Design and Business Relationships
Earlier in the year, KPCB Design Partner John Maeda hosted a discussion about design, creativity, and technology with friends and colleagues from the design industry. The panelists discussed and interviewed each other about their thoughts on the future of creativity, and the relationship between design and business. The discussion panel included Rob Forbes, Founder of Design Within Reach; Scott Belsky, Co-Creator of Behance; and Joe Gebbia, Co-Founder and CPO of Airbnb.
Yves Béhar, the Founder and CEO of fuseproject, who co-hosted the event, has become known for his decision to work with mostly startups, and take an equity stake in whatever they work on. “This is something that used to be the case in the 40s and 50s,” he says. “Designers used to be, really, the beholder of companies, they used to set direction, they used to create desire… they were all partners.”
Development as a Partnership
He discusses how this has changed, more focus was put on marketing, designers stopped working on such a diverse range of projects, and companies were more focused on a concise single image to be communicated. With the rise of the internet, and more direct communication between consumers and companies, the way consumers see a company is becoming less mediated by advertising agencies. “The best work a designer can do is going to be done working with partners,” Béhar says. “The best design work, I felt, was work I was going to do in the long term, and the best way to work with people long term is to not charge them outrageous fees forever [but] to partner with them, and to be rewarded for success of those enterprises.”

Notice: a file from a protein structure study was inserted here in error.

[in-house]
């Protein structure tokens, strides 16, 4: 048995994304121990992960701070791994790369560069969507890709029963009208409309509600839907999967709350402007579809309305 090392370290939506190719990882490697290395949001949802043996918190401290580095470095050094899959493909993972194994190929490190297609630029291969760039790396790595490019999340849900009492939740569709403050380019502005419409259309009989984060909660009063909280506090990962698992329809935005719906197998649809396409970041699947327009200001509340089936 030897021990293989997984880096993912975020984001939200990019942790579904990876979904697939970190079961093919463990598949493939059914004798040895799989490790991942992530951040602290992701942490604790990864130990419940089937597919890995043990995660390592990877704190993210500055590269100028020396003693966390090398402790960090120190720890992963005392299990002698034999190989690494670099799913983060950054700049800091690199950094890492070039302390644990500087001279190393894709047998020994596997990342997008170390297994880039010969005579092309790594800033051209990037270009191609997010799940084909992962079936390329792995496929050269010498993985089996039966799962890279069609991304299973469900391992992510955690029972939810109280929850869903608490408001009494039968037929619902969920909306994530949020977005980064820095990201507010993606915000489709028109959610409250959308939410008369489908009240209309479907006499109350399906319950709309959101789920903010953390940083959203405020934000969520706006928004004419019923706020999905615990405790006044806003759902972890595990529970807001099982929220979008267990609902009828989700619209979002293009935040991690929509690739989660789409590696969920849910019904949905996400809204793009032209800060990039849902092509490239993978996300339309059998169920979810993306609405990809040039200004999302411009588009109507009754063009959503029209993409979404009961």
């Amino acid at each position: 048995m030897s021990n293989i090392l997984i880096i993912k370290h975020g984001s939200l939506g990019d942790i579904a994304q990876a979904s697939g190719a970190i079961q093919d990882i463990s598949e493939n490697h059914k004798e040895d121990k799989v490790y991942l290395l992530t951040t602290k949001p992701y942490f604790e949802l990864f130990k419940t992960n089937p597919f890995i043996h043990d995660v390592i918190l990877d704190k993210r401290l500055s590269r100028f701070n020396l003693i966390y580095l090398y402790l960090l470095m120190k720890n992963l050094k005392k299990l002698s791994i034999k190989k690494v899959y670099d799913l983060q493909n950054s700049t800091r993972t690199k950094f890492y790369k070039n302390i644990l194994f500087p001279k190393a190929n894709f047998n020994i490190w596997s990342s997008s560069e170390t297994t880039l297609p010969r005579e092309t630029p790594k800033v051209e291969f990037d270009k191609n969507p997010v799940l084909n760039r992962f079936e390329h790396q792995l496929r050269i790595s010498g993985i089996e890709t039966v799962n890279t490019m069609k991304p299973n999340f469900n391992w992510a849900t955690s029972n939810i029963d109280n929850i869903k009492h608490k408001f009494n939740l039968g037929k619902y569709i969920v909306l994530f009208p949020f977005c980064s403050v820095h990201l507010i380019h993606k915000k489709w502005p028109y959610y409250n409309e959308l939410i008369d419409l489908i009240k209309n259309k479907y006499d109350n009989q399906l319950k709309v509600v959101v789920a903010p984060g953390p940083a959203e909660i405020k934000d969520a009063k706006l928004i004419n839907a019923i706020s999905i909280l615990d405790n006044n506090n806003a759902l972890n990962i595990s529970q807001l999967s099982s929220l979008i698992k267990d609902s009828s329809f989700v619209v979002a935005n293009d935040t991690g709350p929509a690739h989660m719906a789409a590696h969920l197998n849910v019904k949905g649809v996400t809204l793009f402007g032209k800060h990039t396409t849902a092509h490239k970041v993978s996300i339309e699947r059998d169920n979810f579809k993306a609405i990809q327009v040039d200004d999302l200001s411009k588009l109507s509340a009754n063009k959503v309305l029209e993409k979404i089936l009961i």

Bayly's Experience in Joint Ventures
Over the years Bayly has been involved in similar relationships with varying degrees of success. Product success has as much to do with the design as it does with the business model, path to market and distribution as outlined in our previous article ‘What is an idea really worth?’. This leads into the next question of ‘what is the real value of design?’ and how is this negotiated into the process. Design itself is intangible and as such is difficult to place a dollar value on but the value it brings to a product is clear in such things as the smartphone.
Designing with Personal Values
It’s important for us in the industrial design industry, and other creative industries, to remember that the landscape of communication is still going through it’s most rapid period of change. There’s a lot of choice for consumers, and the average person has moved on from the desire for pure convenience. Making more personal connections in business with who you work with, as well as a more personal approach to your customers, and in your image, is becoming more and more valuable to people.
In products, business, and design, people are beginning to value an experience. They want to shop where it feels nice to be, they want to use products that feel good to use. Especially in creative industries, I find the way Béhar talks about design in the 40s and 50s to be very much in line with what people are valuing now. While it has been clearer to see that the relationships between businesses and consumers have been shifting to be more personal, it’s still a little revolutionary to be thinking about it in terms of business, and perhaps it’s something we need to be considering more!
The 5L Keepafresh dispenser was developed in conjunction with Kambouris Scientific